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For example can I introduce salts that have a chaotropic or kosmotropic affect on ethanol? Or is this phenomenon restricted to water? If this phenomenon does occur in other polar solvents, does it follow the Hofmeister series as well? Are there any papers out there on this phenomenon in polar non-aqueous solvents?

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    $\begingroup$ As far as I understand, chaotropism and kosmotropism are merely fancy words to describe whether a solute has $\Delta S_{solvation}>0$ or $\Delta S_{solvation}<0$, respectively, so I'm pretty sure it extends to any solvent. Surely each solvent has their own series of ordering/disordering solutes, given how different the intermolecular interactions can be. $\endgroup$ Commented Nov 16, 2013 at 0:14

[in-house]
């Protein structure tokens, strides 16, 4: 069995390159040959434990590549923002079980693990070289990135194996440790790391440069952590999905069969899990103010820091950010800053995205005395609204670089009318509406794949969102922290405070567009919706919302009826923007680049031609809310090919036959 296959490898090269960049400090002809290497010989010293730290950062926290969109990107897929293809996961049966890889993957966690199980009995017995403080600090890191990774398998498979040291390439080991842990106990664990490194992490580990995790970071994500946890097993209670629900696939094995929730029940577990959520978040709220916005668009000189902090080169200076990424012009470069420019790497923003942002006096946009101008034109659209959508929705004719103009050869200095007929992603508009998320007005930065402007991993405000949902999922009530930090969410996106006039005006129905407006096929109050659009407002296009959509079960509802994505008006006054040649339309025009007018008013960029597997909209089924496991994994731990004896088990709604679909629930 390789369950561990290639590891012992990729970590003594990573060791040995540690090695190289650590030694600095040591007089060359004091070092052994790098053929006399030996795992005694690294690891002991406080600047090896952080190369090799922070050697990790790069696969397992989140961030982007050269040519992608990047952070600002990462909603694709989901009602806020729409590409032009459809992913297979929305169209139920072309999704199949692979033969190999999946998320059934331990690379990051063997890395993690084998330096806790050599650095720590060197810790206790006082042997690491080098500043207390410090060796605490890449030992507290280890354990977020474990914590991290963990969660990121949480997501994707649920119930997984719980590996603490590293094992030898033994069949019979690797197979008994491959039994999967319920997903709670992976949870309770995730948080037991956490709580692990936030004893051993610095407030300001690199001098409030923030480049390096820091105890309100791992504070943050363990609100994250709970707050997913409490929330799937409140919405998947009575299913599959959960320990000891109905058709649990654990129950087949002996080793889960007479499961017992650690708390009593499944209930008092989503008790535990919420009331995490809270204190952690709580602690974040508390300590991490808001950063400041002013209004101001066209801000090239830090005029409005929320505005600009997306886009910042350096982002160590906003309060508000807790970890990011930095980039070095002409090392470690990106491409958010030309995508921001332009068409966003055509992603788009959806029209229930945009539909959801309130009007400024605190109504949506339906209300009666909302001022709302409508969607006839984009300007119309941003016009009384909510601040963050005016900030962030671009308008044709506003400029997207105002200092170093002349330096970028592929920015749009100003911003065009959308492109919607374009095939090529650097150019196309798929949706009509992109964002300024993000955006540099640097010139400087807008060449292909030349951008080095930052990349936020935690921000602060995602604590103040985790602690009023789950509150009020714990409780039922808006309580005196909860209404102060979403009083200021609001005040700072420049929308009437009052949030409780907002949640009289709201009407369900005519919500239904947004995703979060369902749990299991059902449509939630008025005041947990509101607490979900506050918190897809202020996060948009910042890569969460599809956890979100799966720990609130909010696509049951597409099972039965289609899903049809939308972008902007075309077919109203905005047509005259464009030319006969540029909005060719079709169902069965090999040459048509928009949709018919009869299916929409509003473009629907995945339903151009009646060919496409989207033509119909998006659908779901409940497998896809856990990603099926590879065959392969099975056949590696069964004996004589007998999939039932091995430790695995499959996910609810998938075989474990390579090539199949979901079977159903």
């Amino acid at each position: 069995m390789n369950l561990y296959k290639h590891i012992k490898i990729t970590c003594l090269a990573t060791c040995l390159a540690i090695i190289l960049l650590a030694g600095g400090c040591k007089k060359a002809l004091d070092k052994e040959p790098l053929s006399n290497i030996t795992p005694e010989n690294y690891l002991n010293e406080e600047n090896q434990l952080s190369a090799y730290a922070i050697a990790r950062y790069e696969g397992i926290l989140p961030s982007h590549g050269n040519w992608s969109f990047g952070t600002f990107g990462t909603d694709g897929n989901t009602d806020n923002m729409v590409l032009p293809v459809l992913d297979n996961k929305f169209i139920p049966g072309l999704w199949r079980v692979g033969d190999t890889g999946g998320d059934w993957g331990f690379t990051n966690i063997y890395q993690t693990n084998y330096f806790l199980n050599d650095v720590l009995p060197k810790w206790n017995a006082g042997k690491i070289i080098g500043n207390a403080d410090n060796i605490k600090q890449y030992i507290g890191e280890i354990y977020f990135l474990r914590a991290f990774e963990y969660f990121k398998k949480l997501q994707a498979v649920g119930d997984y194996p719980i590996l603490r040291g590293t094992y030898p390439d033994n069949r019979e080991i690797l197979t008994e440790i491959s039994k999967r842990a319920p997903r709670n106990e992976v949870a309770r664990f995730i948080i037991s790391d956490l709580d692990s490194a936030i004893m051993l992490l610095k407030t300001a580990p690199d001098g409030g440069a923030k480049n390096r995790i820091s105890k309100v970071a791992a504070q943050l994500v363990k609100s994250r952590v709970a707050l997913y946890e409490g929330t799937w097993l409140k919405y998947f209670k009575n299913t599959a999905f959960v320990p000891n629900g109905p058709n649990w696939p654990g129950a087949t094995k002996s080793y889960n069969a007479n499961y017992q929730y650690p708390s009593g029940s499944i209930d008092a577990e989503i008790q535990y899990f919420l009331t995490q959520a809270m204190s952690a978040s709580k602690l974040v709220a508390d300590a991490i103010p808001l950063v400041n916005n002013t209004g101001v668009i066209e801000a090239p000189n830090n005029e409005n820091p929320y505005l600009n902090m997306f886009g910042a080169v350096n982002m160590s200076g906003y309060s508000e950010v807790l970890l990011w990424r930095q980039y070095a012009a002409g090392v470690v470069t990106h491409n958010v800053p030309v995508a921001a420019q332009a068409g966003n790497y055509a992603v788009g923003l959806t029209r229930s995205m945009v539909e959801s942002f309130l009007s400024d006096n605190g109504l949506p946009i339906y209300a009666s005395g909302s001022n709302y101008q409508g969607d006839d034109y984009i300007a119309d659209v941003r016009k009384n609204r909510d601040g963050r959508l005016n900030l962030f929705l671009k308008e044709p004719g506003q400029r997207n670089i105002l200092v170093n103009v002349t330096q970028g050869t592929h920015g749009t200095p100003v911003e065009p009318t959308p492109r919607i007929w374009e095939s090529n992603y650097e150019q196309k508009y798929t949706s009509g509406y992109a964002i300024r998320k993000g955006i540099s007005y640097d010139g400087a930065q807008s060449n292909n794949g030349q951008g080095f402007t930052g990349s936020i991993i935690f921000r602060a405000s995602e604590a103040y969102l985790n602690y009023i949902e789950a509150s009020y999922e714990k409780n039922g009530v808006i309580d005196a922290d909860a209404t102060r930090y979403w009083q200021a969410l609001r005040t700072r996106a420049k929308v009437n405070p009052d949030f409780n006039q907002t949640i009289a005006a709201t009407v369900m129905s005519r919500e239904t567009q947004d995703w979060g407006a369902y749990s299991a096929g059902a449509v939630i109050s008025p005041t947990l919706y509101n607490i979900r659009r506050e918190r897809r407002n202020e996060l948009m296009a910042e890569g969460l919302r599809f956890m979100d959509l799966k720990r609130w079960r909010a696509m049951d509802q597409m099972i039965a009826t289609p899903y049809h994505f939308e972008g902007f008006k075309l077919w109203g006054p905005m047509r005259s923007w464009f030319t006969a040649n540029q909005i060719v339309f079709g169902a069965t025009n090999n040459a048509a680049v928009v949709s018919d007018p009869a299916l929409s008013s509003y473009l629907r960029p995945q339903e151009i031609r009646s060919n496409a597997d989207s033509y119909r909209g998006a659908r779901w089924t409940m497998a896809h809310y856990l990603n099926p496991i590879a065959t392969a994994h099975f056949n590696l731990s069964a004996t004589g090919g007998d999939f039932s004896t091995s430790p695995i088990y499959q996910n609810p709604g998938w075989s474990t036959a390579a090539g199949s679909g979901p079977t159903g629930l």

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Chaotropic and kosmotropic effects of solutes can occur in any solvent in which interactions between solvent molecules lead to a more ordered structure, like a hydrogen bonding network in water. Such a network will also be present in alcohols like ethanol, although to a lesser degree, because the alcohol molecules have only one proton which can act as a hydrogen bond donor. The Hofmeister (or lyotropic) series for alcohols might still be similar to that for water (not identical), but it will be more different with increasing structural difference between the solvent molecule and water. In fact, the Hofmeister series for water is still not fully understood on a molecular basis, as it is described in this post, and this makes it difficult to predict Hofmeister series for other polar, non-aqueous solvents.

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